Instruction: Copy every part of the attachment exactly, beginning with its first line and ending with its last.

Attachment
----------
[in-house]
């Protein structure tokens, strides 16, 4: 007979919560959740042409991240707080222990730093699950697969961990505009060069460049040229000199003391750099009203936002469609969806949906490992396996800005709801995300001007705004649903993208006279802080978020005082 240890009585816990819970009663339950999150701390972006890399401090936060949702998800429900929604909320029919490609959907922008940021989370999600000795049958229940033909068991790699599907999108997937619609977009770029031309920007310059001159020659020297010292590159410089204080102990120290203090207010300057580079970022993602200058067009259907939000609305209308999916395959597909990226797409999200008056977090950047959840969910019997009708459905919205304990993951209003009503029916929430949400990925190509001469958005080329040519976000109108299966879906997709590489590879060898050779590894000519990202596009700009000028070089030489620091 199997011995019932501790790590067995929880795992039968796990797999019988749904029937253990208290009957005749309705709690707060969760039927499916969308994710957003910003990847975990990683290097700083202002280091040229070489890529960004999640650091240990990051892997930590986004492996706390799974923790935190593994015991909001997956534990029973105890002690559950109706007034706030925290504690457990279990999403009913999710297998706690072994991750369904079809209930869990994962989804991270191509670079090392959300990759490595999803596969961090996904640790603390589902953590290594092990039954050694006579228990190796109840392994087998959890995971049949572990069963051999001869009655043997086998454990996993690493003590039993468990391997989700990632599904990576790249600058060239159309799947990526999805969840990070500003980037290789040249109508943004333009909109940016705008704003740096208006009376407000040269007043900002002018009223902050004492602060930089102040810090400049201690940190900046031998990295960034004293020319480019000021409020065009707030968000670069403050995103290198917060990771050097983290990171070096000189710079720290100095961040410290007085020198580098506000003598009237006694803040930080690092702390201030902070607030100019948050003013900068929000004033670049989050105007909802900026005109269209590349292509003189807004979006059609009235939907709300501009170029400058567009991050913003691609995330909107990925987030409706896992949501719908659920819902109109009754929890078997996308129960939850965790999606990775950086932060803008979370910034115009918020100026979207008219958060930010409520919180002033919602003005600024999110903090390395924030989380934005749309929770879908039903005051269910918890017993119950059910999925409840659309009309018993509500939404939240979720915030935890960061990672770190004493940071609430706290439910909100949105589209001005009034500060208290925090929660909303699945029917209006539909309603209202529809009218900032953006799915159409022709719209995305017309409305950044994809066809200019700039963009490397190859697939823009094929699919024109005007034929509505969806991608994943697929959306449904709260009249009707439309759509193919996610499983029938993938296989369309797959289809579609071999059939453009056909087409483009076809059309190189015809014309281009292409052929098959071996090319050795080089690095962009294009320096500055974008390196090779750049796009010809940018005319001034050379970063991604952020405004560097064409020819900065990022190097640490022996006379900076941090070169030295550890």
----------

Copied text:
[in-house]
């Protein structure tokens, strides 16, 4: 007979919560959740042409991240707080222990730093699950697969961990505009060069460049040229000199003391750099009203936002469609969806949906490992396996800005709801995300001007705004649903993208006279802080978020005082 240890009585816990819970009663339950999150701390972006890399401090936060949702998800429900929604909320029919490609959907922008940021989370999600000795049958229940033909068991790699599907999108997937619609977009770029031309920007310059001159020659020297010292590159410089204080102990120290203090207010300057580079970022993602200058067009259907939000609305209308999916395959597909990226797409999200008056977090950047959840969910019997009708459905919205304990993951209003009503029916929430949400990925190509001469958005080329040519976000109108299966879906997709590489590879060898050779590894000519990202596009700009000028070089030489620091 199997011995019932501790790590067995929880795992039968796990797999019988749904029937253990208290009957005749309705709690707060969760039927499916969308994710957003910003990847975990990683290097700083202002280091040229070489890529960004999640650091240990990051892997930590986004492996706390799974923790935190593994015991909001997956534990029973105890002690559950109706007034706030925290504690457990279990999403009913999710297998706690072994991750369904079809209930869990994962989804991270191509670079090392959300990759490595999803596969961090996904640790603390589902953590290594092990039954050694006579228990190796109840392994087998959890995971049949572990069963051999001869009655043997086998454990996993690493003590039993468990391997989700990632599904990576790249600058060239159309799947990526999805969840990070500003980037290789040249109508943004333009909109940016705008704003740096208006009376407000040269007043900002002018009223902050004492602060930089102040810090400049201690940190900046031998990295960034004293020319480019000021409020065009707030968000670069403050995103290198917060990771050097983290990171070096000189710079720290100095961040410290007085020198580098506000003598009237006694803040930080690092702390201030902070607030100019948050003013900068929000004033670049989050105007909802900026005109269209590349292509003189807004979006059609009235939907709300501009170029400058567009991050913003691609995330909107990925987030409706896992949501719908659920819902109109009754929890078997996308129960939850965790999606990775950086932060803008979370910034115009918020100026979207008219958060930010409520919180002033919602003005600024999110903090390395924030989380934005749309929770879908039903005051269910918890017993119950059910999925409840659309009309018993509500939404939240979720915030935890960061990672770190004493940071609430706290439910909100949105589209001005009034500060208290925090929660909303699945029917209006539909309603209202529809009218900032953006799915159409022709719209995305017309409305950044994809066809200019700039963009490397190859697939823009094929699919024109005007034929509505969806991608994943697929959306449904709260009249009707439309759509193919996610499983029938993938296989369309797959289809579609071999059939453009056909087409483009076809059309190189015809014309281009292409052929098959071996090319050795080089690095962009294009320096500055974008390196090779750049796009010809940018005319001034050379970063991604952020405004560097064409020819900065990022190097640490022996006379900076941090070169030295550890």